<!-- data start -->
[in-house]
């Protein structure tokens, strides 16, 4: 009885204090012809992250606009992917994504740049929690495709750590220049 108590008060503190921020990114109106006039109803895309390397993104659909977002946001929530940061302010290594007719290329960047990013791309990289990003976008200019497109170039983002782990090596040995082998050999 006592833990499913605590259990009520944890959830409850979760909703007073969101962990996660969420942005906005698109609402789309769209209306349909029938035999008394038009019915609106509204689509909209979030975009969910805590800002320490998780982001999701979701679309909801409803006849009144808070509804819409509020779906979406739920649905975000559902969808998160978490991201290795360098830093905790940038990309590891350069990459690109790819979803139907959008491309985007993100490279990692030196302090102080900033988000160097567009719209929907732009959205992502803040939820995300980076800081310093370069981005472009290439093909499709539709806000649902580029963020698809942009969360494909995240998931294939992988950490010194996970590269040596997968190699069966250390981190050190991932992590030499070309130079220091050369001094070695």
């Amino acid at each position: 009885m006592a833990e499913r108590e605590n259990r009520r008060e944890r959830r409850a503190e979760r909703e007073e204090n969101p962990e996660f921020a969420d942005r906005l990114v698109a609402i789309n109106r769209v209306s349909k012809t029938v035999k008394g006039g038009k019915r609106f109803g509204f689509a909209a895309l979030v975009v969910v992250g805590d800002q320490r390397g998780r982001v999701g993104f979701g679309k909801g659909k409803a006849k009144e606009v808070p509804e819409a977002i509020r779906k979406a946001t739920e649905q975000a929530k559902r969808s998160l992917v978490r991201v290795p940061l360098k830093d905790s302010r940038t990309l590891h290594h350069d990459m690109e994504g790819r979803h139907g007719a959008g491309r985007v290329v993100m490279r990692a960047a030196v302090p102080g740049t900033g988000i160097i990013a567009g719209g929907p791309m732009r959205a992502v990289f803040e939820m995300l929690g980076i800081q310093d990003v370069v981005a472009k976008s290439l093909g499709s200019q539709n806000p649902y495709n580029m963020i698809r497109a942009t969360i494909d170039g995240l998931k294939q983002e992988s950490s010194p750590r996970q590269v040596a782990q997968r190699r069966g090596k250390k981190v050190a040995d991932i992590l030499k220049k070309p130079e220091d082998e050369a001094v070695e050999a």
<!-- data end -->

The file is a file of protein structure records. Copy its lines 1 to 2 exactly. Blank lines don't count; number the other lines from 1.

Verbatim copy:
[in-house]
């Protein structure tokens, strides 16, 4: 009885204090012809992250606009992917994504740049929690495709750590220049 108590008060503190921020990114109106006039109803895309390397993104659909977002946001929530940061302010290594007719290329960047990013791309990289990003976008200019497109170039983002782990090596040995082998050999 006592833990499913605590259990009520944890959830409850979760909703007073969101962990996660969420942005906005698109609402789309769209209306349909029938035999008394038009019915609106509204689509909209979030975009969910805590800002320490998780982001999701979701679309909801409803006849009144808070509804819409509020779906979406739920649905975000559902969808998160978490991201290795360098830093905790940038990309590891350069990459690109790819979803139907959008491309985007993100490279990692030196302090102080900033988000160097567009719209929907732009959205992502803040939820995300980076800081310093370069981005472009290439093909499709539709806000649902580029963020698809942009969360494909995240998931294939992988950490010194996970590269040596997968190699069966250390981190050190991932992590030499070309130079220091050369001094070695």